There was / a time / when mead / ow, grove / and stream,

Wordsworth keeps this basic metrical rhythm, the iambic foot, dominant throughout but does vary the metre considerably in certain lines. This helps break the monotony of the daDUM daDUM iambic beat, and together with punctuation, brings subtlety, texture and altered pace.

Analysis of Stanza 2 and Stanza 3 Wordsworth's Ode

Stanza 2

In a similar tone the speaker again remarks on the beauty of nature - from rainbow to rose, from moon to sun, water to star - so there is awareness of the aesthetic still, yet the doubt persists.

With a mix of trimeter: The Rainbow comes and goes - and tetrameter - But yet I know, where're I go - Wordsworth shortens line length to counterbalance the pentameter and the final hexameter (what's known as an Alexandrine line, with six feet).

This challenges the reader, who has to pause, reflecting the transitory nature of rainbow and the blooming rose despite the use of enjambment in two lines.

The rhyme scheme differs from the opening stanza's, that word go half-rhyming, not quite dovetailing to the full.

Stanza 3

Seventeen lines in this stanza, nearly double the first two, and an even more complex rhyme scheme, albeit one with six couplets, bringing a solid feel to the lines.

The first three lines are all positive: the birds sing, the lambs bound, but the fourth line comes as something of a surprise as the speaker experiences a thought of grief followed immediately by relief due to a call or a voice that comes just in time to stall sadness.

The reader isn't told what this timely utterance is, - could it be the sound of the Cataracts (waterfalls) as they tumble noisily down? Suffice to say that the speaker regains optimism and vows not to undermine the season's positivity.

In fact, this stanza ends with the speaker in a state of near ecstasy as he notes that even every Beast is on holiday and the Shepherd Boy (could his timely utterance have saved the speaker?) is encouraged to shout. Is this an actual Shepherd Boy or the speaker's child within?

Analysis of Stanza 4

Stanza 4

Twenty two lines this time, with couplets and tercets (three rhyming lines together), which reinforces the togetherness of those lines for sure.

This stanza like the three preceding is both praise and doubt, gain and loss, with a bit of regret thrown in. The speaker goes further in his recognition of and involvement in nature, this time focusing on the blessed Creatures (both wild and domestic?).

He feels their bliss as they communicate and go about their business at one with the world. He regrets being sullen when spring is in the air and children are picking flowers and a mother and baby are out in the warm sun.

The sense here is that the speaker doesn't want to admit there's something wrong when there's so much positive energy around.

But there is a loss, he cannot refute or ignore it. A tree, a field and a pansy - is it they who have lost this magic? Or him? It has to be the speaker, something amiss within the speaker, because tree, field and pansy are the same, being tree, field and pansy, nothing more nothing less.


Analysis of Stanza 5

Stanza 5

The best known stanza, often quoted. The speaker refers to the Soul and our physical birth, how we each carry our life's Star (perhaps from a former life?) and as infants are fresh from God.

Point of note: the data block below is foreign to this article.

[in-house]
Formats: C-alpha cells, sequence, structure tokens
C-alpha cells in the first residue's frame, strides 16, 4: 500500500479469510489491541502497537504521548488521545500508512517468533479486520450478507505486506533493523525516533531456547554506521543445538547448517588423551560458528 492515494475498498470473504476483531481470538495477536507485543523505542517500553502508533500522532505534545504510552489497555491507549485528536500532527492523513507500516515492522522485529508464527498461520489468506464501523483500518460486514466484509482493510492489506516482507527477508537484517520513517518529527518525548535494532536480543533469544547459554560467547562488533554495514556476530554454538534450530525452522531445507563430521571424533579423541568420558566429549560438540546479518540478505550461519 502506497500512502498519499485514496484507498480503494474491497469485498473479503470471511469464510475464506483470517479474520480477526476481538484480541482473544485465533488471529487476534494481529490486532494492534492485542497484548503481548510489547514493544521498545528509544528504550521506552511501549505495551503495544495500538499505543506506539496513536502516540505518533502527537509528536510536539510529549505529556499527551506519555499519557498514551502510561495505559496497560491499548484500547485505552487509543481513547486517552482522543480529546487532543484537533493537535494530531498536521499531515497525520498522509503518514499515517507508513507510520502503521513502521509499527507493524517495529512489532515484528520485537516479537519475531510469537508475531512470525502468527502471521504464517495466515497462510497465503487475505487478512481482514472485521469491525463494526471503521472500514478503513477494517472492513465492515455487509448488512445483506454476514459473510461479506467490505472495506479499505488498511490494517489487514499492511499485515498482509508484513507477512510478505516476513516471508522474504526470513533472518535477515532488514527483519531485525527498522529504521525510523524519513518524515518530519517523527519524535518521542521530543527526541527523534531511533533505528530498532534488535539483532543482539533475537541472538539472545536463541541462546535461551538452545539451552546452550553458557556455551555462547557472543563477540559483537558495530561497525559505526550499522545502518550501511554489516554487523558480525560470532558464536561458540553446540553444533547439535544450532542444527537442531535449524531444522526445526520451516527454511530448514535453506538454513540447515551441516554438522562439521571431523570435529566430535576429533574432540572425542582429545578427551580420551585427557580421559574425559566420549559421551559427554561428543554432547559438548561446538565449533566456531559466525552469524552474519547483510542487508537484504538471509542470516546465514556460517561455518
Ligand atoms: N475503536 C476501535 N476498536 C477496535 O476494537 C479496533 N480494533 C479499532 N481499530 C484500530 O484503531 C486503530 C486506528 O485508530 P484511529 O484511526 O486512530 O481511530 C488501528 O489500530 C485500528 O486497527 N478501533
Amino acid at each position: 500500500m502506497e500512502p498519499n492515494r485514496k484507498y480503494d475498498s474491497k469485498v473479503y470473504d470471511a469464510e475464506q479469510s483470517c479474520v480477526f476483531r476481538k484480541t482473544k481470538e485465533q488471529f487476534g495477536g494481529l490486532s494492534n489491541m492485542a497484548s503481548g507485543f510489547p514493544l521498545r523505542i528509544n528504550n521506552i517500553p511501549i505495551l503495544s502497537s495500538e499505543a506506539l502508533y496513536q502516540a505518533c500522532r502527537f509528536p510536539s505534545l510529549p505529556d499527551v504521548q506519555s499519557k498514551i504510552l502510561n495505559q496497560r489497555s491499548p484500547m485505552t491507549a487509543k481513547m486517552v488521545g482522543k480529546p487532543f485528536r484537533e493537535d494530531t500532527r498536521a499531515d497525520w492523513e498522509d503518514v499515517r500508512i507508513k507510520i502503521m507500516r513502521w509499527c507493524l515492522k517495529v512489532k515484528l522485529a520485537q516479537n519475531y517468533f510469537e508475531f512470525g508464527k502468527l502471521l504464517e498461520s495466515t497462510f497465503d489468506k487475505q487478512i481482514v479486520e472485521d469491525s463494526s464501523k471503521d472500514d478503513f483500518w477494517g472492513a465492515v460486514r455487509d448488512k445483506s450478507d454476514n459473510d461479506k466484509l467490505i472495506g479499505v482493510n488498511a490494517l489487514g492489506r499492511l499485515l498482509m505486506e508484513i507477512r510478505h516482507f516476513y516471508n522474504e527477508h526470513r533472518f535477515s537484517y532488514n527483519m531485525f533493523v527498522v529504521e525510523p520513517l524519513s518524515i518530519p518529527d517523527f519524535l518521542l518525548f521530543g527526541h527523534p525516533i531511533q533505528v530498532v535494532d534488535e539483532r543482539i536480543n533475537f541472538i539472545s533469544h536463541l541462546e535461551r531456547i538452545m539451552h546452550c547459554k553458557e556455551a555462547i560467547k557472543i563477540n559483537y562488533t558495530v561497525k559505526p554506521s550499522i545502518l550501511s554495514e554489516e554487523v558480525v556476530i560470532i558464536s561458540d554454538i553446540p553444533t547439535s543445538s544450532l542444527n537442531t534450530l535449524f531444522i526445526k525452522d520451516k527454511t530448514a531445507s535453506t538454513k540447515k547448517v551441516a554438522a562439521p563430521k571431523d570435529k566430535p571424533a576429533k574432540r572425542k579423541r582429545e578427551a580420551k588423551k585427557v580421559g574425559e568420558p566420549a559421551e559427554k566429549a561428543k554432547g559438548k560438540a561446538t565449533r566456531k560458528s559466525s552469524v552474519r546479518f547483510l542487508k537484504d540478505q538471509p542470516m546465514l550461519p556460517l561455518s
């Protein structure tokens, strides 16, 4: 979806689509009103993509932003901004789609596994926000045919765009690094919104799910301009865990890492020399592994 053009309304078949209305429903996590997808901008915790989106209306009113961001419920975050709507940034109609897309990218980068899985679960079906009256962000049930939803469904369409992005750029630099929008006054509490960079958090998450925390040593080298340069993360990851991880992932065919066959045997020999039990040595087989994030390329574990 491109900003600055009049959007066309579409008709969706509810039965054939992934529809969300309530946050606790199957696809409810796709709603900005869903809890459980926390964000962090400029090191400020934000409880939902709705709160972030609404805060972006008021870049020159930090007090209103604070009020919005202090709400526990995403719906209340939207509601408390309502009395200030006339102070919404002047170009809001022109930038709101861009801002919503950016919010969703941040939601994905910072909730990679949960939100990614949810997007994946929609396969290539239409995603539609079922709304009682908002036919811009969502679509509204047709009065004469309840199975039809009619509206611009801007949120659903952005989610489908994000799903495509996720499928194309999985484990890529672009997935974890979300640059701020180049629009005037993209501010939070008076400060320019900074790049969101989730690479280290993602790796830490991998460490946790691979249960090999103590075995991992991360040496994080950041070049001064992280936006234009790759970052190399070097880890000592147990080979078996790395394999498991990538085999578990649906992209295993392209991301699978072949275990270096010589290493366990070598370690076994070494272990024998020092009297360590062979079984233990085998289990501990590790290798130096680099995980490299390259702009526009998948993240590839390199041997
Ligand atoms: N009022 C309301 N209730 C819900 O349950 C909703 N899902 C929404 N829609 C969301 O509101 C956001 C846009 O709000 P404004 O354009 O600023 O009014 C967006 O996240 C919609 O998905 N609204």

As we grow up the glory, the natural joy we experience as youngsters, starts to fade until it becomes a part of everyday life.

This is the pre-existence stanza based on Platonic thinking and esoteric philosophy, whereby the soul, which is everlasting, is born into us as the immortal part, beyond rational understanding.

Iambic pentameter dominates these 19 lines, the end two lines being classical five feet:

At length / the Man / perceives / it die / away,

And fade / into / the light / of com / mon day.

Analysis of Stanza 6 and Stanza 7

Stanza 6

The earth is metaphorically a Nurse and we humans foster-children, Inmates no less, which echoes with the earlier reference to the prison-house. This is a curious stanza, it's the shortest in the poem and suggests that there is a conscious effort on the earth's behalf to make the human (soul) forget the previous glorious life.

That is, as humans, with new souls, we've come from the heavenly plane to work out our lives on the earthly plane.

Stanza 7

There is focus on a six year old child, loved by mother and father, who continues to grow and love life, working out the patterns from a set template, like an actor in a play who stays in character yet has to day by day, year by year adjust to circumstances.

Interestingly this stanza, which is full of iambic pentameter lines, ends on a trimeter couplet, the short lines repeating the seven syllable beat.

Analysis of Stanza 8

Stanza 8

This stanza now addresses the child directly in 24 lines, the longest stanza yet in this deep exploration of the soul. The speaker is basically calling the child a Mighty Prophet! a Seer blest! which is taking the idea of the child as visionary, with heaven-born freedom to the limit.

Adults toil to find the truth - the little child is born with it - courtesy of the eternal mind which instils a kind of instinctive philosophy.

Yet the child cannot escape the burden of life on earth, yoked to time. So it seems that the speaker is implying that earthly existence affects the purity of the soul.